Antonine Wall

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The Antonine Wall was constructed in the AD 140s on the orders of the Emperor Antoninus Pius; for a generation it was the north-western frontier of the Roman Empire. Running for 60 km from modern Old Kilpatrick on the north side of the River Clyde to Bo'ness on the Firth of Forth. In 2008 the Antonine Wall was designated as a UNESCO World Heritage Site. The Antonine Wall World Heritage Site will form part of the Frontiers of the Roman Empire World Heritage Site, which includes Hadrian's Wall in England and the German Limes across Southern Germany..

Roman Chester.

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For more than 300 years, Chester was the site of a Roman legionary fortress. Established in the mid-70sAD, the fortress was known as Deva, after the Celtic name for the river Dee on which it was located. About AD 100, an amphitheatre was built immediately outside the south-eastern corner of the fortress defenses. The Chester amphitheatre is one of the largest known from Roman Britain. Today almost half of the structure, including the entrances. There is also a museum offering the Roman Soldier Experience.

Caerleon Fortress National Roman Legion Museum.

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In AD 75, the Romans built a fortress at Caerleon that would guard the region for over 200 years. Caerleon was one of only three permanent fortresses in Roman Britain. The National Roman Legion Museum lies inside what remains of the fortress. The ruins include the most complete amphitheatre in Britain and the only remains of a Roman Legionary barracks on view anywhere in Europe.

Eathendun 878 AD

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An army of the Anglo-Saxon kingdom of Wessex under Alfred the Great defeated the Great Heathen Army led by Guthrum on a date between 6 and 12 May AD 878. A scholarly consensus identified its location with the present-day Edington in Wiltshire. It was known as the Battle of Ethandun, a name which continues to be used to refer to this battle..

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Maiden Castle (AD 43)

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Maiden Castle is a large iron age earthworks . Based on the discovery of a group of bodies in the Late Iron Age formal cemetery that had met a violent death, archaeologist Mortimer Wheeler created a vivid story of the fall of Maiden Castle to Roman forces. He believed a legion wreaked destruction on the site, butchering men, women and children, before setting fire to the site and slighting its defences.

Colchester Castle

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Roman Colchester is one of the oldest military bases in the UK. It was burned to the ground surign the Boudicaa Revolt of AD 60.  Colchester Castle is built on the site of the Roman temple,with traces of damage which are consistent with it being burned..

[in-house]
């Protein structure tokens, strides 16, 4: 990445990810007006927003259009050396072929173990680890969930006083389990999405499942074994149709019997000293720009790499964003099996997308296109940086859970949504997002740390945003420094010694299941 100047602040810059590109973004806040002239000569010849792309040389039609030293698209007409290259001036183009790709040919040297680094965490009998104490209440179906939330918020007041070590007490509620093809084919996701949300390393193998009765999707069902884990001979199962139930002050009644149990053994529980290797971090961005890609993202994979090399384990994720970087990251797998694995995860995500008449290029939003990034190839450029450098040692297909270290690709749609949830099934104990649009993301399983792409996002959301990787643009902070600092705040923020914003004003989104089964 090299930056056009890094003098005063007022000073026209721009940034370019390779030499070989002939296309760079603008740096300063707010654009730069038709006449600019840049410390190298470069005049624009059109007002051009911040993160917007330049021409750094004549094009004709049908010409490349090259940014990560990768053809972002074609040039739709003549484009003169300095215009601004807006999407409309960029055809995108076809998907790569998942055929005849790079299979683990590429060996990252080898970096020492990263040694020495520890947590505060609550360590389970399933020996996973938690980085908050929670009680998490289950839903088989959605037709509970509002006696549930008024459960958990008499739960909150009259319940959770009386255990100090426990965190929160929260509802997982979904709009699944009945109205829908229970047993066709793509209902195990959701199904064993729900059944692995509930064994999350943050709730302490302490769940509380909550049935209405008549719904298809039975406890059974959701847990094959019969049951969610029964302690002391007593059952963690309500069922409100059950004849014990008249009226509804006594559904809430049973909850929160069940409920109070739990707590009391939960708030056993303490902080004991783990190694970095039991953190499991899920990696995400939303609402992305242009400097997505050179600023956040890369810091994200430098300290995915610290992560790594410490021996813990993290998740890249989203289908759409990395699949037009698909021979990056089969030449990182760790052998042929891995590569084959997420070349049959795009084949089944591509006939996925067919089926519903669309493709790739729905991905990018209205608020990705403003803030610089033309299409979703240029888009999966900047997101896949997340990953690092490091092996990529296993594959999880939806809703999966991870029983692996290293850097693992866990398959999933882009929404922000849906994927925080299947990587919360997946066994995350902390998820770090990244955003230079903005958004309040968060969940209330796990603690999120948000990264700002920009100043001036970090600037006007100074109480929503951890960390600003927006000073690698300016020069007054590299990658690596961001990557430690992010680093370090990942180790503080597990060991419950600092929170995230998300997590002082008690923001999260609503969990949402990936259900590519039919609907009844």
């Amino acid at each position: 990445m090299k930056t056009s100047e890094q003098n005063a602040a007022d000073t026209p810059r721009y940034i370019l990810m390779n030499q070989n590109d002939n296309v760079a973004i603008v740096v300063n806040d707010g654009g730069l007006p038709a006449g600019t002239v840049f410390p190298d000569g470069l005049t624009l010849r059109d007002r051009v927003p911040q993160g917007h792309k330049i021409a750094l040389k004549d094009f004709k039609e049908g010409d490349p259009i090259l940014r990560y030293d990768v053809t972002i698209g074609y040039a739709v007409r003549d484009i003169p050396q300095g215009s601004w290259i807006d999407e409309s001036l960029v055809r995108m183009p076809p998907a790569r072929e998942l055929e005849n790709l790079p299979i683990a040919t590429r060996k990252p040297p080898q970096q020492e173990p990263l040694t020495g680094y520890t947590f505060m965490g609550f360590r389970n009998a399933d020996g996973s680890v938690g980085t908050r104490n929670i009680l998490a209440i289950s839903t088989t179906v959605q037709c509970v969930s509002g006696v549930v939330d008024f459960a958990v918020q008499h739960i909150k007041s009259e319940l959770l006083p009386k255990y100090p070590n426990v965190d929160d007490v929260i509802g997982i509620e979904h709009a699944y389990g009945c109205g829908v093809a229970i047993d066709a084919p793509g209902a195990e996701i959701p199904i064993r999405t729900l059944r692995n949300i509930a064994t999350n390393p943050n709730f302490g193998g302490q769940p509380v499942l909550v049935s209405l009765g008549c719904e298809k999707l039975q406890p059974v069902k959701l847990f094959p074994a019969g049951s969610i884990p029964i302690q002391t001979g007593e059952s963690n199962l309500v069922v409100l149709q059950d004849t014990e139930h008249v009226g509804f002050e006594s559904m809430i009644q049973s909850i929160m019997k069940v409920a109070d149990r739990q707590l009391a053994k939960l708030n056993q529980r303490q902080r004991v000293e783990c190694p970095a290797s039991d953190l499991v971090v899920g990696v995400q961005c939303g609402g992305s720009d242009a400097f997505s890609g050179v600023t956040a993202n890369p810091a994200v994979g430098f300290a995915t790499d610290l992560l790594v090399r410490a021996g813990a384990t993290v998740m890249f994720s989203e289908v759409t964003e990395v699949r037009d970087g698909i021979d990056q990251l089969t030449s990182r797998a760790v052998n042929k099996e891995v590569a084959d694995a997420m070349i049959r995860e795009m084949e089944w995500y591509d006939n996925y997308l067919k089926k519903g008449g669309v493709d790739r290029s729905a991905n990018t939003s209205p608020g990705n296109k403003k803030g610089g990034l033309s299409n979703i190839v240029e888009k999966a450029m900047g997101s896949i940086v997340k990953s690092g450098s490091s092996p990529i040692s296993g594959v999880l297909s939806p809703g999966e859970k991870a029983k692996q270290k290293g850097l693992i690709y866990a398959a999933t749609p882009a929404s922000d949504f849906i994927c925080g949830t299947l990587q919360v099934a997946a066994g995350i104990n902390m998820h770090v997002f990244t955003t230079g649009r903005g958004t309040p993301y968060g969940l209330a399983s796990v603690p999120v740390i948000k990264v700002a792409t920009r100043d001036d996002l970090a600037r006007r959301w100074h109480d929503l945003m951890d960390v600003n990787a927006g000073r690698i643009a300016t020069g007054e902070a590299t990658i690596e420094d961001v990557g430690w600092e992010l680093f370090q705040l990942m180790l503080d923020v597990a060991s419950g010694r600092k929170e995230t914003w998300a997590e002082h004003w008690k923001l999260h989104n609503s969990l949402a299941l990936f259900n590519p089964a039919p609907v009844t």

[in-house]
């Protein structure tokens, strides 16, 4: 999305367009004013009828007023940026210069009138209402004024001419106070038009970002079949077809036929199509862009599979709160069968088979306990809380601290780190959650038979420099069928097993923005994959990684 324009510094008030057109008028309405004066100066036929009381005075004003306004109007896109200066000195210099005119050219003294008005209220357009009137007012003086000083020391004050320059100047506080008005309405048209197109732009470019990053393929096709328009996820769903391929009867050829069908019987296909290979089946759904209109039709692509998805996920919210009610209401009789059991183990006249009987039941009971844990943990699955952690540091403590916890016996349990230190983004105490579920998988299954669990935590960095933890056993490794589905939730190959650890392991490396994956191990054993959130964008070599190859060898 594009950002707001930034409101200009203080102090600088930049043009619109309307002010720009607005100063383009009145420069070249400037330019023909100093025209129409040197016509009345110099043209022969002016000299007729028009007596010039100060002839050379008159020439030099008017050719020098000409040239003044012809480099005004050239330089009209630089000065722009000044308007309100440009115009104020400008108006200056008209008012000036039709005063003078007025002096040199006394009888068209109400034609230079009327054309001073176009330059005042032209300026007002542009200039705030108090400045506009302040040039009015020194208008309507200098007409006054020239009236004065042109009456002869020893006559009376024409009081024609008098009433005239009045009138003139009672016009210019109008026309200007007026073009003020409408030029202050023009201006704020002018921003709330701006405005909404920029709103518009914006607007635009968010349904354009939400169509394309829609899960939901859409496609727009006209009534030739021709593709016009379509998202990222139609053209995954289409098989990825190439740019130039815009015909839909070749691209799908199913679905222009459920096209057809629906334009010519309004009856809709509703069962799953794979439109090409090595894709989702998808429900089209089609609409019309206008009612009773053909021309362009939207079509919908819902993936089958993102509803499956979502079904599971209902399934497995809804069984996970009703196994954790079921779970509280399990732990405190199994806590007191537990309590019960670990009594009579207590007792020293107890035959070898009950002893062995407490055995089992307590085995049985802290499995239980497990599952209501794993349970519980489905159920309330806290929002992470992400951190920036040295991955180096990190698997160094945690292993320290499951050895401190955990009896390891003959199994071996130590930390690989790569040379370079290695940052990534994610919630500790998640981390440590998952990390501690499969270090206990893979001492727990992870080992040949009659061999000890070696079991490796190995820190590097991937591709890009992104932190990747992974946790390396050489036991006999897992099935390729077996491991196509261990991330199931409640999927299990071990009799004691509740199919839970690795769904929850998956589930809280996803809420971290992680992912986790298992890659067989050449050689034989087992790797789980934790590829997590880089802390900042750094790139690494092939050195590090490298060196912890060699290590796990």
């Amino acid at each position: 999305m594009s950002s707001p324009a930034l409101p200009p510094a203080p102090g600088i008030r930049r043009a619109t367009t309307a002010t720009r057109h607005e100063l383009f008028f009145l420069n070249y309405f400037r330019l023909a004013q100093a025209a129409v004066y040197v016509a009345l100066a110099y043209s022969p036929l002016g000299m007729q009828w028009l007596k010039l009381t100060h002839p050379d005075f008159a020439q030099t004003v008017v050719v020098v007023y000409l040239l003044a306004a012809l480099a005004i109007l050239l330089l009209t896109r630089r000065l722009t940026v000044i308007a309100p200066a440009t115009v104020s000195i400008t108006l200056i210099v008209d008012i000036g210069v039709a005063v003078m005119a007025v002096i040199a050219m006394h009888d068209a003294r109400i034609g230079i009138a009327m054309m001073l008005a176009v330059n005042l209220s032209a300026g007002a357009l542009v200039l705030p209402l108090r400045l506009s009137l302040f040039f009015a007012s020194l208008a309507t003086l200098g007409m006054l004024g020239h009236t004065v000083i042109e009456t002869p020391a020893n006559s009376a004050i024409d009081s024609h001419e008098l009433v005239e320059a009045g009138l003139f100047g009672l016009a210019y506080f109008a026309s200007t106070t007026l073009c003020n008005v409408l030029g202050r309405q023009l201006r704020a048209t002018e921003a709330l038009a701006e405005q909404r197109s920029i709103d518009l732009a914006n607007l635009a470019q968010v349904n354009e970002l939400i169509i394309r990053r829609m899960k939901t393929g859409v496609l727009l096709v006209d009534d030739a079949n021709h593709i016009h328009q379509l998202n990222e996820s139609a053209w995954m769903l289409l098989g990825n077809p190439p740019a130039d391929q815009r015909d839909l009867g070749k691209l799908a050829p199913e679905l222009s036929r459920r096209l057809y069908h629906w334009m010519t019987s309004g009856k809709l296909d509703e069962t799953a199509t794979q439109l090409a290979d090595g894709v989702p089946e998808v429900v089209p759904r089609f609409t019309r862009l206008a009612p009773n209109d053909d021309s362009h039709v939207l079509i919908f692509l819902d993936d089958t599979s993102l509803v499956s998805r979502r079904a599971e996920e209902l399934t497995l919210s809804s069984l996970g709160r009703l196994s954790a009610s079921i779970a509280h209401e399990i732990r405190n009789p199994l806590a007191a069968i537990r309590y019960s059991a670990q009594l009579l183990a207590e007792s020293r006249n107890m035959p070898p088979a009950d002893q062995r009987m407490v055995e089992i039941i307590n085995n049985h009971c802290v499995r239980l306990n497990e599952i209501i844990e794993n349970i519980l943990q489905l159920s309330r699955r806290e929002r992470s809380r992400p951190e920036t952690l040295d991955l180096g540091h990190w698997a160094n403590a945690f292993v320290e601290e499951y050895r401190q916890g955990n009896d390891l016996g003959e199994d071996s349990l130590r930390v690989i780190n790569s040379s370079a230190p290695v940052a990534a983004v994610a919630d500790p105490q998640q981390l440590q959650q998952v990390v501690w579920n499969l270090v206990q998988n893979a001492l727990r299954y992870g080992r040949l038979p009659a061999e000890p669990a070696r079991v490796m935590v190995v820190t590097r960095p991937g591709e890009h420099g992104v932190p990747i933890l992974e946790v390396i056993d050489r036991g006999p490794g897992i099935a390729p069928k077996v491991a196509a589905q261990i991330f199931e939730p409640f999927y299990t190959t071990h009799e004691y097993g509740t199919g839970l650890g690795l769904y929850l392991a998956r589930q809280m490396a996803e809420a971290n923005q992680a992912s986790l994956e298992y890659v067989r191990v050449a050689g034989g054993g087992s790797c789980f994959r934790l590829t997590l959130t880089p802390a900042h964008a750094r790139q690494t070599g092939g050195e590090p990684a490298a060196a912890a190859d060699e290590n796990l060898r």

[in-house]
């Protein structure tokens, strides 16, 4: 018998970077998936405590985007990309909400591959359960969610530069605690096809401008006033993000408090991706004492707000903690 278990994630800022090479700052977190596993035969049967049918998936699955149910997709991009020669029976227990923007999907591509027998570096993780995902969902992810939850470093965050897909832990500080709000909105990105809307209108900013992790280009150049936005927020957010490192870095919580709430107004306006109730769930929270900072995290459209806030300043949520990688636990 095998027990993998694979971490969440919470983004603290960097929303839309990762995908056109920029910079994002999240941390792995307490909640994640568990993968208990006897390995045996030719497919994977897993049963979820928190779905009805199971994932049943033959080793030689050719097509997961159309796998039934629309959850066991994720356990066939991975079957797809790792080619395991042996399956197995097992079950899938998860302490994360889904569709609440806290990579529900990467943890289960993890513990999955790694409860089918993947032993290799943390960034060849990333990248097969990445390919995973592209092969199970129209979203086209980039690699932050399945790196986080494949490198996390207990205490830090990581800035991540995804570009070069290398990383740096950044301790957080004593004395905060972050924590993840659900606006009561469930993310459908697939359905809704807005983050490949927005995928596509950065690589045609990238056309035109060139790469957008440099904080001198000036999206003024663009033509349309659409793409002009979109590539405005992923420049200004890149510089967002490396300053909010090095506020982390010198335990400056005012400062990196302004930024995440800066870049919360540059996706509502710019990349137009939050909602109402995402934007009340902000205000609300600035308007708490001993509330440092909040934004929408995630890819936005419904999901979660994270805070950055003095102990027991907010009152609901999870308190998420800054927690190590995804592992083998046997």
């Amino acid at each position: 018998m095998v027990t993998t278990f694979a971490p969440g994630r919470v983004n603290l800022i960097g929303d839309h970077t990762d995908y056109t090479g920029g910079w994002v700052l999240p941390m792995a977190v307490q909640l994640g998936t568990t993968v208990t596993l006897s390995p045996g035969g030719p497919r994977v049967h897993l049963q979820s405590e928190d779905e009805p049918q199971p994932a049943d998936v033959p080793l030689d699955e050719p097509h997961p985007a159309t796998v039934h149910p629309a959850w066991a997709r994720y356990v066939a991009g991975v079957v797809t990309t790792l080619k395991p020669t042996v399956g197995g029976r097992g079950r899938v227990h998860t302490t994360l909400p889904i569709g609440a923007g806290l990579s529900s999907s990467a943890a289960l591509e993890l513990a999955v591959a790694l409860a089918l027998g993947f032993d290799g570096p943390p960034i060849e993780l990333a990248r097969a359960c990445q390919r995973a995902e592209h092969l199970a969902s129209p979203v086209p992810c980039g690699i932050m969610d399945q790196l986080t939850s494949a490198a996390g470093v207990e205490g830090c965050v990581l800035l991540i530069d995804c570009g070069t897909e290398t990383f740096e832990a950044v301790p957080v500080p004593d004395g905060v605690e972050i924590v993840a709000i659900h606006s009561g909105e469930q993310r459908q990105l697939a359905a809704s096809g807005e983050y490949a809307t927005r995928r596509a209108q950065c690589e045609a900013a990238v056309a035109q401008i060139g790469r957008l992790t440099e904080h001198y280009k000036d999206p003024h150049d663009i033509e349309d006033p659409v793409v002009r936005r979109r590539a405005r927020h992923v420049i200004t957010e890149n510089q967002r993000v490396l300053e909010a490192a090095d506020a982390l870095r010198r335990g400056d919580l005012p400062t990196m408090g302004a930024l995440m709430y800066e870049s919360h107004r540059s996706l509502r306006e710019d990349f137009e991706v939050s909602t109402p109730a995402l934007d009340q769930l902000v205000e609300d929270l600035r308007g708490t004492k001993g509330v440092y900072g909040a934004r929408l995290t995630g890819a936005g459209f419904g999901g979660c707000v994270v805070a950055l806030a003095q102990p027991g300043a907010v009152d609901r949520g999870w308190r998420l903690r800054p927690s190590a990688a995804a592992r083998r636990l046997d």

Hadrians Wall

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Hadrian's Wall is an epic World Heritage Site, stretching 73 miles from sea to sea across some of the wildest and most dramatic country in England.  There are over 20 different sites on the wall including several forts, such as Housteads, and Vindolanda..

Maldon AD 991

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During the reign of Aethelred the Unready. Earl Byrhtnoth and his thegns led the English against a Viking invasion. The battle ended in an Anglo-Saxon defeat. An account of the battle, embellished with many speeches attributed to the warriors and with other details, is related in an Old English poem which is usually named The Battle of Maldon. A modern embroidery created for the millennium celebration in 1991 and, in part, depicting the battle, can be seen at the Maeldune Centre in Maldon.

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Richborough Castle AD 43

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Richborough is one of the most important Roman sites in Britain. One of the landing places of the Roman army in AD43, Rutupiae Portus, went on to become one of the main supply bases for the Roman troops. As conquest over the British became certain, the base was turned into a town with a triumphal, monumental arch celebrating the empire's military success. Today, you can see the remains of this arch, the large defensive ditches surrounding the fort and the remains of the old store rooms.

Battle of the Medway AD 43

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The Battle of the Medway was probably the larghest battle to take place on British soil.  It took place in 43 AD on the River Medway in the lands of the Iron Age tribe of the Cantiaci, now the English county of Kent. It was an early battle in the Claudian invasion of Britain, led by Aulus Plautius.  Four Roman Legions and auxliaries took on a force of Britons.  The battlefield is subject to speculation but can be interpreted with the help of a guide

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